Perinatal and Socioeconomic Risk Factors for Variable and Persistent Cognitive Delay at 24 and 48 Months of Age in a National Sample
Marianne M. Hillemeier, Pennsylvania State University
Paul Morgan, Pennsylvania State University
George Farkas, University of California, Irvine
Steven Maczuga, Pennsylvania State University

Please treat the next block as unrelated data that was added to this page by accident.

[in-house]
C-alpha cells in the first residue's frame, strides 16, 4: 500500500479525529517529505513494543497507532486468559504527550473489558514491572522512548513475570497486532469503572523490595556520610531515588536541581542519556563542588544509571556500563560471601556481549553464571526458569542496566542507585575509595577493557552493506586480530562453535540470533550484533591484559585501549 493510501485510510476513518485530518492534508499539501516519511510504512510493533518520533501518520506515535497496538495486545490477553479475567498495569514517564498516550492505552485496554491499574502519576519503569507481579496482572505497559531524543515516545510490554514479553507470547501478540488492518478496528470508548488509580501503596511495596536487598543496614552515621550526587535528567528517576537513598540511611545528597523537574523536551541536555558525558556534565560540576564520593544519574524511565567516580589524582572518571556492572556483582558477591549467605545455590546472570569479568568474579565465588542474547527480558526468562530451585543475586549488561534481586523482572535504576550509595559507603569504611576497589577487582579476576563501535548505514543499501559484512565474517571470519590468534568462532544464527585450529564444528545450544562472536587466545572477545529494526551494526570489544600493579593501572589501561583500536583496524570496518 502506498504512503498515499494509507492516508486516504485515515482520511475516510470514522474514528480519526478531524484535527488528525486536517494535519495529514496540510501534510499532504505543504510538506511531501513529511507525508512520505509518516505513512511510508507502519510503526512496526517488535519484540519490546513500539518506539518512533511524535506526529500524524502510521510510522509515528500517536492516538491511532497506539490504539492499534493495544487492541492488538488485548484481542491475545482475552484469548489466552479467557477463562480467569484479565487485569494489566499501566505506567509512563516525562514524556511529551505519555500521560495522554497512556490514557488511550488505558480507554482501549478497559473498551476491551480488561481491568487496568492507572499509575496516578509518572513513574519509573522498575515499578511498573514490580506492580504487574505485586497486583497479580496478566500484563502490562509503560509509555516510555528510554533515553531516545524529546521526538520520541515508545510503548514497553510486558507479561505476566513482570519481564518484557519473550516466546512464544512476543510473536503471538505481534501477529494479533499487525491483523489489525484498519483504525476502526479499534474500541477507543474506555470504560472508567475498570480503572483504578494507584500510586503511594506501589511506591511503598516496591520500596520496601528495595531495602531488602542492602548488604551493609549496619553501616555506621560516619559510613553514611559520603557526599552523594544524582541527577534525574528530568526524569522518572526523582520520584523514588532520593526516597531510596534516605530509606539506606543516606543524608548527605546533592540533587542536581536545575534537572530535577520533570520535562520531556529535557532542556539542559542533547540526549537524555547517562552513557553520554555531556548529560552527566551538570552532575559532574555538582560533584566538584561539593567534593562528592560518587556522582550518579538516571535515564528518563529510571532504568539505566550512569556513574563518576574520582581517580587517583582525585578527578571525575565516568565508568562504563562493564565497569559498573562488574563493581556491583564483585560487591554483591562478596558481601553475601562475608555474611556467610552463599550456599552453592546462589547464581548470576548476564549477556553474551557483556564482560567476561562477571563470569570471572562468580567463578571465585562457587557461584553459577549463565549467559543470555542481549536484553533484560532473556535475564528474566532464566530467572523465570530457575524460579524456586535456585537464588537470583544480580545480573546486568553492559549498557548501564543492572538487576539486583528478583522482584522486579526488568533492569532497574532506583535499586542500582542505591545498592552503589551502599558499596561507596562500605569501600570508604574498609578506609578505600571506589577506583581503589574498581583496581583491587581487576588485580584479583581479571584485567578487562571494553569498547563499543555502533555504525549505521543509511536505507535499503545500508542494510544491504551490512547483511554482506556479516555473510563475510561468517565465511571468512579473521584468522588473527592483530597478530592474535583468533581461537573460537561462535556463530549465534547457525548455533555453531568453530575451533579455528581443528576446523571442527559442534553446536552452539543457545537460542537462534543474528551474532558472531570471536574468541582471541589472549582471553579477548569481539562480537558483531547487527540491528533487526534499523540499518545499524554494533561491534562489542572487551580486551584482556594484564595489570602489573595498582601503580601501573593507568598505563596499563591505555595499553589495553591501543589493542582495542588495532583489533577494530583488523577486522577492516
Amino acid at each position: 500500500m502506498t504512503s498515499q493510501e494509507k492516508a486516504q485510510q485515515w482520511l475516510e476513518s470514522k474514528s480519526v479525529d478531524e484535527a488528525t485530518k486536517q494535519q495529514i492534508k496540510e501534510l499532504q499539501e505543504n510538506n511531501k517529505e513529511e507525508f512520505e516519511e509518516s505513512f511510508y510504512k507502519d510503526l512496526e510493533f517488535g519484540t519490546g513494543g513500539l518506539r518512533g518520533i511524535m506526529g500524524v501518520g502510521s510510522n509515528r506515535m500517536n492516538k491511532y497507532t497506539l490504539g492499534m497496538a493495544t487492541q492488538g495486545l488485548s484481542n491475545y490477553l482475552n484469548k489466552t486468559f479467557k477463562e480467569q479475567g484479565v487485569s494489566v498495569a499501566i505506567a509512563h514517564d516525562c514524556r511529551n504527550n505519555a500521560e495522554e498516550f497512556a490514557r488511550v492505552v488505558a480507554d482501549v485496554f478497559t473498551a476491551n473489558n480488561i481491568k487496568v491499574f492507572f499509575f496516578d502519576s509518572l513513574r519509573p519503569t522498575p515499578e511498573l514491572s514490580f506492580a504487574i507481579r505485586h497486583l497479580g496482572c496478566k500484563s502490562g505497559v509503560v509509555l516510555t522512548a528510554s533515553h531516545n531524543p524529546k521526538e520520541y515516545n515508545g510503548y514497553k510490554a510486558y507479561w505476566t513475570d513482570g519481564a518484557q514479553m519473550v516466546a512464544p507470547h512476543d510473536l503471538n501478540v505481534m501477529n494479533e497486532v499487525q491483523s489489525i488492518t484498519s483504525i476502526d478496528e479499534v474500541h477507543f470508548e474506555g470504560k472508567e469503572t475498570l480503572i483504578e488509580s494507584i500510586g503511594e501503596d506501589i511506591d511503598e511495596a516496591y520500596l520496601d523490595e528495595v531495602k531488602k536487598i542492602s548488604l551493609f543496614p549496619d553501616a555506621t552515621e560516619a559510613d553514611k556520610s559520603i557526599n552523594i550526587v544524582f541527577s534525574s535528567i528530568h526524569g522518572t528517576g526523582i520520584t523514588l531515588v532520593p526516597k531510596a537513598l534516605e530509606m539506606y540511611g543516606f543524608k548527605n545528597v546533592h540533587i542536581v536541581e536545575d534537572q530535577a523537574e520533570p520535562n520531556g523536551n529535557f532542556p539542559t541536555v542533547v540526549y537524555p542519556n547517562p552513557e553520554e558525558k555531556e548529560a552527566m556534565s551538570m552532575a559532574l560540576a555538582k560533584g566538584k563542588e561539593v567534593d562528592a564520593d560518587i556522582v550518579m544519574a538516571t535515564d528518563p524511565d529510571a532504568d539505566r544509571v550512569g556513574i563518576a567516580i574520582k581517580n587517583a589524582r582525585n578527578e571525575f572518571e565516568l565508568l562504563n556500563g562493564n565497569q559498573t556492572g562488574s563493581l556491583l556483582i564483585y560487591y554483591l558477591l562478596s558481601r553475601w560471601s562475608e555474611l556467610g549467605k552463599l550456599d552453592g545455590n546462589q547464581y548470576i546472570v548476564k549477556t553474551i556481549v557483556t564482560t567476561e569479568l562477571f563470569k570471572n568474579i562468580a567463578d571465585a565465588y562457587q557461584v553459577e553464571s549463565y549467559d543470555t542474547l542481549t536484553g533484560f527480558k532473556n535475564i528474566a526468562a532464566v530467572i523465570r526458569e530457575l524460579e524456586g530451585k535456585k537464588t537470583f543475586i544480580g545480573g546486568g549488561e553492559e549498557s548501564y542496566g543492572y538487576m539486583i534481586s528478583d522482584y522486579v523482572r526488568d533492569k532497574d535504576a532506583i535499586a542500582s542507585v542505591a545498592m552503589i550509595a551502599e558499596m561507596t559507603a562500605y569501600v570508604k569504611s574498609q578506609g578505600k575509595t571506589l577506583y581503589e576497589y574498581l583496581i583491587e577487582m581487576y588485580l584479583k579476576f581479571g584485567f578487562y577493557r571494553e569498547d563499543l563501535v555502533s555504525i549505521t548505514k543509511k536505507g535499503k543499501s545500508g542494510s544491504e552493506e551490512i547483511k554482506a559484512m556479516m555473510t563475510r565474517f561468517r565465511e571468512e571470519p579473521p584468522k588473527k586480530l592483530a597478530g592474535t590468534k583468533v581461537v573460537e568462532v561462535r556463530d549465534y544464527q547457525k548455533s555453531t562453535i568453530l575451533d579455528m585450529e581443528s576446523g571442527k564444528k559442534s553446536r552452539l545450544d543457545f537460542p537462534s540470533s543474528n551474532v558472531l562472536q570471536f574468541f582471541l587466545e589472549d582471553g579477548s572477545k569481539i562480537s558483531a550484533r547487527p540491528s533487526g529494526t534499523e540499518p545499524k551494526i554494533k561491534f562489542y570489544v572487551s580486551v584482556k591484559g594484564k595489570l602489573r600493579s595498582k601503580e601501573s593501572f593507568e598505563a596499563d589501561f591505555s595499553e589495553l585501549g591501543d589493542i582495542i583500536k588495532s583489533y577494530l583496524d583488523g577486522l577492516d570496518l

This paper analyzes perinatal and sociodemographic risks for cognitive delay at 24 and 48 months using data from the Early Childhood Longitudinal Study, Birth Cohort (ECLS-B) (n=7,220). Of 976 children delayed at 24 months, 236 (24.2%) remained delayed by 48 months; 493 (7.9%) of 6,244 children not delayed at 24 months exhibited delay at 48 months. Low birthweight increased delay risk at 24, but not 48 months. Low maternal education had a strongly increasing effect (OR=2.3 at 24 months, 13.7 at 48 months), as did low income (OR=1.4 at 24 months, 7.0 at 48 months). Among children delayed at 24 months, low maternal education predicted delay even more strongly at 48 months (OR=30.5). Although gestational factors including low birthweight increase cognitive delay risk at 24 months, low maternal education and family income are more prevalent and are much stronger predictors of persistent and emerging delay between 24 and 48 months.